Splendor Silk Ribbon – 100% silk, 4 (3.6 meters) yards on a card. This ribbon is dyed to match Splendor Silk. It is 4-mm wide and used for embellishments. Set the ribbon by putting your needle back through the end of the ribbon before stitching. Made in Japan.

Subtlety – 100% silk, very tightly twisted silk pearl, 30 yards (27.4 meters) on a card. This is close to a pearl cotton size 12. Maintain the twist as you stitch and watch for knots on the back of canvas. This is great for fine counted work, including Hardanger. Very strong fiber that works well with pulled work. Use anywhere you would use a size 12 pearl cotton. Made in Switzerland.

From the Caron Collection:

Waterlilies – 100% stranded spun silk, 12 ply 6 yards (5.5 meters) per skein. Waterlilies are dyed white or natural Soie Cristale. Many of the colors match Watercolors and Wildflowers, but because silk fibers take the dye differently, they may be more subdued. For Needlepoint: 2 ply on 24-ct Congress cloth, 3 ply on 20-ct fabric, 4 ply on 18-ct canvas. For Cross Stitch: 1 ply on 28-32 ct, 1-2 ply on 25-ct, 2 ply on 18-22 ct or 2-3 ply on 14 ct fabric. For Hardanger – 2 ply for open work fillings. Imported from Italy. Handpainted in the USA.

Soie Cristale – (soie is French for "silk" and is pronounce SWAH) – 100% stranded, spun silk, 12 ply with 6 yards (5.5 meters) per skein. It is heavier than 1 ply floss. Use the same as you would Waterlilies. Imported from Italy.

Impressions – 50% silk, 50% wool with 36 yards (33 meters) per skein. The solid colors coordinate with Soie Cristale silk and the hand-dyed colors coordinate with Watercolours and Wildflowers. It is about the same weight as Wildflowers, but has more loft. The different fibers reflect light differently, so it adds an extra dimension to your project. This is a great thread to experiment with because adding and subtracting 1 ply will change the look. For Canvaswork: 1 strand for 24-ct, 1 strand for basket weave and 2 strand for upright stitches on 18-ct canvas. For Cross-stitch: use one strand over two threads on 24- and 28 ct. It is a little skimpy on 18 ct. Suitable for small areas on 32 ct. Use one strand over one thread on 14-ct and 18 ct evenweave and 14 ct Aida. 1 strand for 24 canvas,1-2 strands for 18 count canvas, one strand over two threads for #24 and #28. Suitable for only small areas on #32. Over one thread on #14 and 18 Aida. Solid colors are from Italy, variegated colors are hand-dyed in the USA.

In the Kreinik collection:

Silk Mori (also known as Milkpaint) – 100% pure silk, 6 ply, 5.5 yards (5 meters) in a skein. Made in the USA. Click here for patterns using Silk Mori

Silk Serica – 100% Three ply filament silk, 11 yards per spool. Colors match Silk Mori. Use as is on 18 count canvas. Plies can be separated. Use one strand as it comes off the reel for 18 ct canvas or in a variety of stitches on 28- to 32-count linen or evenweave fabrics. Made in the USA. Click here for some lovely patterns using Silk Serica

Silk Bella – Three ply finely twisted filament silk, 20 meter spool. Dyed to match colors in the Silk Mori and Silk Serica line. Great for fine work in Hardanger, Stumpwork, pulled work, couching, silk gauze and other fine embroideries. Use it straight from the reel as a 3-ply twisted thread for satin stitch, kloster blocks and other stitches that showcase its texture. Made in the USA. Click here for several patterns using Silk Bella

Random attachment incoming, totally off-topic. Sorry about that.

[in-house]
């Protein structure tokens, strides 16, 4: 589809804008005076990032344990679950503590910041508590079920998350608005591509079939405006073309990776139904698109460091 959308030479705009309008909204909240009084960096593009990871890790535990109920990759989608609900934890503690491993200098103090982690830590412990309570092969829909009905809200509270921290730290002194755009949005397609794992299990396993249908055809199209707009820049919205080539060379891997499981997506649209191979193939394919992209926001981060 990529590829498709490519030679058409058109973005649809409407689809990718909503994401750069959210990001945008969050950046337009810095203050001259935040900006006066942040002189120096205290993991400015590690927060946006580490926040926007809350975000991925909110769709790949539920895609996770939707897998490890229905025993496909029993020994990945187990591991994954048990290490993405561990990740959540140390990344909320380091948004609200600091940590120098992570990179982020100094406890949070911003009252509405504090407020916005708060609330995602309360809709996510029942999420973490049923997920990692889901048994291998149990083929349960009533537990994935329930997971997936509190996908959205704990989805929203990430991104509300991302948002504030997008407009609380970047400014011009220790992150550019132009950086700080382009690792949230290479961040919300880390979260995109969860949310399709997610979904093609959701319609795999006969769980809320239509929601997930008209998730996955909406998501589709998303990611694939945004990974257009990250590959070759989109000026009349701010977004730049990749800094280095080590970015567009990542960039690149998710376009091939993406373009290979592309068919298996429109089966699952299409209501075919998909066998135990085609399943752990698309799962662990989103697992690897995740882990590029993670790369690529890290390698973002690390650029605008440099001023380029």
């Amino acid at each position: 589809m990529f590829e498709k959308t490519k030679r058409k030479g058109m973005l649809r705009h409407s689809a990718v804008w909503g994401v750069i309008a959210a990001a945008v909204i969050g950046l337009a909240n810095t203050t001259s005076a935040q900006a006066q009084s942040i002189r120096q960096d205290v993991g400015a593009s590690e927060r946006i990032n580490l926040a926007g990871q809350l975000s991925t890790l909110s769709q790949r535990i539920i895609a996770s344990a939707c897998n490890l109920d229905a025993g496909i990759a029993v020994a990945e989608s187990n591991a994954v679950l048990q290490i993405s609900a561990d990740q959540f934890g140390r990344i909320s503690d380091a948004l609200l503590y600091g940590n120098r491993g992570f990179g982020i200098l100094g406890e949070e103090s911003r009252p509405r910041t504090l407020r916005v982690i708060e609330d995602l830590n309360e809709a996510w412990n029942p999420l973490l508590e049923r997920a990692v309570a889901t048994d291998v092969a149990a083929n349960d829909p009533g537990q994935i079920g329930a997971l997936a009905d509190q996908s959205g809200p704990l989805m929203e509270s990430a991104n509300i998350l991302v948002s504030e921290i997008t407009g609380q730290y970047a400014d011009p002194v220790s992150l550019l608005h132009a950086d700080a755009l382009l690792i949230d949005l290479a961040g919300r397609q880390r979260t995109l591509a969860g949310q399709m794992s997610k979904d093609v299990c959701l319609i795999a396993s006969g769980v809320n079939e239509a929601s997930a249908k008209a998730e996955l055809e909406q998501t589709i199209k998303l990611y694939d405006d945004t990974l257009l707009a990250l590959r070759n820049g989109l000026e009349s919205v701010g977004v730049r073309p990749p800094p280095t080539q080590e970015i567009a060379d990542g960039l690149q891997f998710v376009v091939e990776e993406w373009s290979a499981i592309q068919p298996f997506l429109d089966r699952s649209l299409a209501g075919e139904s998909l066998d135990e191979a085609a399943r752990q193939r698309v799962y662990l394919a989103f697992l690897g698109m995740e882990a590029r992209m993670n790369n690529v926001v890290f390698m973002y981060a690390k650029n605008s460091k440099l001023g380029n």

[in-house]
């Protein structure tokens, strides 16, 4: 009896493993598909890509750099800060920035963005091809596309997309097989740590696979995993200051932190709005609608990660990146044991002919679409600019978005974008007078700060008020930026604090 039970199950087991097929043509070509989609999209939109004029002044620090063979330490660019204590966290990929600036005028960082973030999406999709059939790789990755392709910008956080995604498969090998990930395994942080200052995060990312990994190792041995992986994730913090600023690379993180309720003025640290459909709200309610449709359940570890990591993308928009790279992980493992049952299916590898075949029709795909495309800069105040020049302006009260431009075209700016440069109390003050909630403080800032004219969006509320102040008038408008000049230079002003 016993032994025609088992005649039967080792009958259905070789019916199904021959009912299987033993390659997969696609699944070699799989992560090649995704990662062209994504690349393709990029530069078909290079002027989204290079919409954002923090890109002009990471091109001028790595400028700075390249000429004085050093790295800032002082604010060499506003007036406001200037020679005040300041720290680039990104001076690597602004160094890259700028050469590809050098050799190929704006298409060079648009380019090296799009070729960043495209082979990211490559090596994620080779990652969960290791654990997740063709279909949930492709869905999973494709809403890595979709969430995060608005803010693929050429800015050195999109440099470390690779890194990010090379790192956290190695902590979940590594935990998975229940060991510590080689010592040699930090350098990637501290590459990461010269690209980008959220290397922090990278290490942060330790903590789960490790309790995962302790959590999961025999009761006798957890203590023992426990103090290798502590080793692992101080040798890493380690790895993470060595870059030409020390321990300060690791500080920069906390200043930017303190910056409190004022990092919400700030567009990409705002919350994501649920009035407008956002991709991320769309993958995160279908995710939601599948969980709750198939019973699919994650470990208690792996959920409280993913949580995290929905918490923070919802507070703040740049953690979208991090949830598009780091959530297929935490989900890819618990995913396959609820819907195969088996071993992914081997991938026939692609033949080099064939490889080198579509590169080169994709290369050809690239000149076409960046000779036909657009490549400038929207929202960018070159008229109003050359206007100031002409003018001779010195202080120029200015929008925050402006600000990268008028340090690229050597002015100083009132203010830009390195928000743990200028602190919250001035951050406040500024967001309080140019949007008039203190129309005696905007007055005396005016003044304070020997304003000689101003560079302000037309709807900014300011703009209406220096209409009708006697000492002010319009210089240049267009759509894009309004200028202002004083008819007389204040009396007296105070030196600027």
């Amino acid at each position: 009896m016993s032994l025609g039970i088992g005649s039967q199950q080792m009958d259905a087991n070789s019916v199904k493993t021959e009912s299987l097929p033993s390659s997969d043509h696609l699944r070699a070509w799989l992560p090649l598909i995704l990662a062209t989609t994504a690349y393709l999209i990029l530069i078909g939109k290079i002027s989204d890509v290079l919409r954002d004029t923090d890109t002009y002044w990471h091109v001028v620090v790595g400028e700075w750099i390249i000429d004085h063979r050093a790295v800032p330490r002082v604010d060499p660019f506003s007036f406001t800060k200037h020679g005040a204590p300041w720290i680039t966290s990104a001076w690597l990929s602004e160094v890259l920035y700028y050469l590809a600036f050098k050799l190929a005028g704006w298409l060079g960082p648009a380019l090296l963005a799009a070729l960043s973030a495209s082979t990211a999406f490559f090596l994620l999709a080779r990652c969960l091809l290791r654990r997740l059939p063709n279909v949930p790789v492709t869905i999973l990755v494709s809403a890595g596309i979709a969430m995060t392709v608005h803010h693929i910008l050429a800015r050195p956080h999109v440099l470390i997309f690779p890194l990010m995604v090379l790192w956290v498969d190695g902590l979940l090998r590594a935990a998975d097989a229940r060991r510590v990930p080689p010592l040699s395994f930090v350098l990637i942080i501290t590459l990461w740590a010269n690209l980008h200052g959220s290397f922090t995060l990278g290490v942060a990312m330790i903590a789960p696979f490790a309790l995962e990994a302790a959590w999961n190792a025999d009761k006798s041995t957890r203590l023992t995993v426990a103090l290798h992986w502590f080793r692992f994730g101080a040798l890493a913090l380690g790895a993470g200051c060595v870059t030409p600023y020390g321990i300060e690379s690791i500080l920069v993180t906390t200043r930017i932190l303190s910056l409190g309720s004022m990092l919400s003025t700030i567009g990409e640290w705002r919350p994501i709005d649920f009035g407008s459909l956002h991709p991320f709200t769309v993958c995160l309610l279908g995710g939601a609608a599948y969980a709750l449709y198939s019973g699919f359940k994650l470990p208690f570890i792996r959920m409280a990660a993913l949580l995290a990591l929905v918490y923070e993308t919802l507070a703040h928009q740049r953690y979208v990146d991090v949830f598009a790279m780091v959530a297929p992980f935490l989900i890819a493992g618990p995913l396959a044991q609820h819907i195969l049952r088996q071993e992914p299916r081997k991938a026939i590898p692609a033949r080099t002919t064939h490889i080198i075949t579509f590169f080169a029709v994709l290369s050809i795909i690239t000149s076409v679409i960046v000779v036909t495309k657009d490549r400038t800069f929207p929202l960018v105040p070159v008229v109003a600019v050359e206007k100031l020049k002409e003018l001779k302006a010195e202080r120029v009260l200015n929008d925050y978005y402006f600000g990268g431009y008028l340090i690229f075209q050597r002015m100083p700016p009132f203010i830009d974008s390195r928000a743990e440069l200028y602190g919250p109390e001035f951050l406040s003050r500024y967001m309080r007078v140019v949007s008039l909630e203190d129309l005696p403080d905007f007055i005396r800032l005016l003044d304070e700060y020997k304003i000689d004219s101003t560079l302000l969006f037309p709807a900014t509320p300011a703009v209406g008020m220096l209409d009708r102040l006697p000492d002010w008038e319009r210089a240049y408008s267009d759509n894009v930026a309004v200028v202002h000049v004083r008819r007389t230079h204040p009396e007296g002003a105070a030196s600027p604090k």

From the Thread Gatherer:

Sheep’s Silk – 50% Silk/ 50% wool on a 25 yard (22.8 meter) skein. Use as it comes off the skein – do not ply down. For needlepoint use one strand for 18 count canvas. For Cross stitch use one strand on 18 count over two. Will give a tighter and fuller stitch on 28 count fabric. Made in the USA.

Silk ‘N Colors – Hand dyed, 100% silk, 12 ply, strandable, with 7 yards (6.4 meters) per skein which separates into 3 groups of 4-ply. Before stitching separate and put together the desired number of ply. For needlepoint use 4-ply on 18 count canvas and 6 to 8 ply on 12 to 13 count canvas. For cross-stitch use 1-ply on 30 count or finer, 2-ply on 28 count linen, or 4-ply on 18 count. Made in the USA.

From Dinky Dyes:

Dinky Dyes overdyed silks – 100% 6-stranded spun silk with approximately 8.7 yards (8 meters) per skein. Dinky Dyes are hand dyed, so buy enough threads from the same dye lot to complete your project. Can be used the same way as cotton floss. Manufactured to specification in Thailand. Click here for a great selection of patterns that use Dinky Dyes silk

From YLI:

YLI Silk Ribbon – 100% Kanagawa pure silk ribbon, available in three sizes 2 mm (1/16″) wide, 4 mm (1/8″) wide, 7 mm (1/4″) wide. Five yards (4.5 meters) per reel. Made in Japan.

From Treenway Silks:

Treenway silks – The Montano Series includes 3.5 mm ribbon – 100% hand-dyed ribbon, 5 yards (4.5 meters) on a card, and Buttonhole Twist (fine cord), 10 yards (9.1 meters) on a card. Great for the silk ribbon projects outlined in Judith Baker Montano books (link to her books.) Made in China.

From Access Commodities:

Soie d’alger (Au Ver a Soie) – 100% pure silk, 7-ply stranded silk with 5.5 yards (5 meters) per skein. This silk is loosely plied and can be split easily. It doesn’t come from Algeria. The name “Alger” refers to a special domestic process. Comes from France.

Soie 100/3 – 100% silk, single ply highly twisted spun silk with 54.5 yards (50 meters) per spool.. It can be used as is on 30 to 40 count linen or on silk gauze. Great for cross stitch and is perfect for weaving the bars in Hardanger. The sheen adds an extra luster to your project.

Soie Perlee – 100% 3 ply twisted silk filament yarn with 15 yards (13.7 meters) on a spool.